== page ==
What To Watch: The Executive Branch Edition
by Michelle Rutter Friberg, NCIA’s Deputy Director of Government Relations
Last week, I wrote about what to expect during the 117th Congress. This week, I want to highlight the incoming Biden Administration, and the various agencies and Cabinet officials that could affect cannabis policy going forward over the next four years.
The tradition of the Cabinet dates back to the beginnings of the Presidency itself. Established in Article II, Section 2, of the Constitution, the Cabinet’s role is to advise the President on any subject he may require relating to the duties of each member’s respective office. The Cabinet includes the Vice President and the heads of 15 executive departments — the Secretaries of Agriculture, Commerce, Defense, Education, Energy, Health and Human Services, Homeland Security, Housing and Urban Development, Interior, Labor, State, Transportation, Treasury, and Veterans Affairs, as well as the Attorney General.
Here’s my breakdown of the top three agencies I’ll be watching:
In February 2014, the Treasury Department issued guidance to clarify Bank Secrecy Act (BSA) expectations for financial institutions seeking to provide services to marijuana-related businesses. However, over the last seven years, the policy landscape surrounding cannabis has changed dramatically — at the time this guidance was issued, only Colorado and Washington had legalized adult-use cannabis. Now, there are 15 states plus the District of Columbia that allow for the adult-use of cannabis and 36 states with medical cannabis laws.
Incoming President Biden has nominated former Federal Reserve Chairwoman Janet Yellen for the post of Treasury Secretary. Though her position on cannabis is relatively unknown, it’s definitely possible that this guidance could be updated or expanded. Additionally, if the SAFE Banking Act is passed by Congress, the Treasury Department would then be in charge of ensuring that the implementation of that legislation goes smoothly.
Department of Justice (DoJ)
Here’s the big one everyone in cannabis will be watching: the Department of Justice. President Biden has selected Merrick Garland as his nominee for Attorney General, and everyone seems to be wondering the same thing: could there be a new “Garland Memo” ala the Cole Memo?
If you’ll remember, during the Obama Administration in 2013, the Department of Justice issued the Cole Memo, which outlined enforcement priorities for the Department as states were beginning to set their own cannabis policies. Under the Trump Administration, that memo was rescinded in January 2018 by then-Attorney General, Jeff Sessions.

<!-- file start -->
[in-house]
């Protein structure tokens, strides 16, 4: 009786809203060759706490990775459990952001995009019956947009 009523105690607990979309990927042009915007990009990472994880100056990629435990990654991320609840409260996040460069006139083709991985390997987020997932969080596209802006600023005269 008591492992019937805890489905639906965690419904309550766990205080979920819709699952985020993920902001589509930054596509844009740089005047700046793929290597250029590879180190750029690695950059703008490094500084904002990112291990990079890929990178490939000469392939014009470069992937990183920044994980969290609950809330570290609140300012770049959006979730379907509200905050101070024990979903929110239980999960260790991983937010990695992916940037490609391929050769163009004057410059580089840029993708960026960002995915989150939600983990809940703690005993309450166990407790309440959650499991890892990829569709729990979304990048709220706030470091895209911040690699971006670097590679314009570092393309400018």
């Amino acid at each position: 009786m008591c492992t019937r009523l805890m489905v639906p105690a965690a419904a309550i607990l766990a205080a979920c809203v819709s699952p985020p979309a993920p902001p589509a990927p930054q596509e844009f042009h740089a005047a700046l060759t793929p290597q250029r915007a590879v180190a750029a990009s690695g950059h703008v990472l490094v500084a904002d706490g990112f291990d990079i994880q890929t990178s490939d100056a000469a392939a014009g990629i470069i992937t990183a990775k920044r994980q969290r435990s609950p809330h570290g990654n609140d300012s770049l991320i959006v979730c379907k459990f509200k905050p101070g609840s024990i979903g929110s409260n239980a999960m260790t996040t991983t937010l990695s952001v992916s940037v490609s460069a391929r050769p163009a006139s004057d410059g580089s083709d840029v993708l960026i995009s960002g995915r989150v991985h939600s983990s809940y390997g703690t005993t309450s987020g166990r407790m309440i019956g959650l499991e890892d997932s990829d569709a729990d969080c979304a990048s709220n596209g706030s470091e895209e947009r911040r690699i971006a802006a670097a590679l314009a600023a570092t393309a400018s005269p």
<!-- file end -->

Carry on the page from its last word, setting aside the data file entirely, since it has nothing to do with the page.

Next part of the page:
It’s certainly possible that a Garland DoJ could unveil a new cannabis-related memo. Outside of enforcement priorities, the Department could also direct other agencies to reevaluate their policies around cannabis and housing, immigration, and the armed forces.
Small Business Administration (SBA)
In 2018, the Small Business Administration (SBA) came out with a notice to all employees and lenders that updated their policies surrounding marijuana businesses. They stated, “Because federal law prohibits the distribution and sale of marijuana, financial transactions involving a marijuana-related business would generally involve funds derived from illegal activity. Therefore, businesses that derive revenue from marijuana-related activities or that support the end-use of marijuana may be ineligible for SBA financial assistance.” They then went on to outline the ineligibility of direct and indirect marijuana businesses, as well as hemp-related businesses (this was pre-2018 Farm Bill) to participate in SBA programs.
This could all change under a Biden Administration, however. The President-elect has tapped Isabel Guzman as Small Business Administrator — she currently serves as the director of California’s Office of the Small Business Advocate. While her position on marijuana is unknown, I’m incredibly hopeful for reform under Guzman — her familiarity with small businesses in California means she is surely well informed on the struggles the cannabis industry faces.
These are just a few of the agencies that I’m watching, but there are many others to keep an eye on: the Veterans Administration, Health and Human Services, and FDA, just to name a few. And, as always, NCIA will be working to advance positive reforms within the executive branch at every opportunity.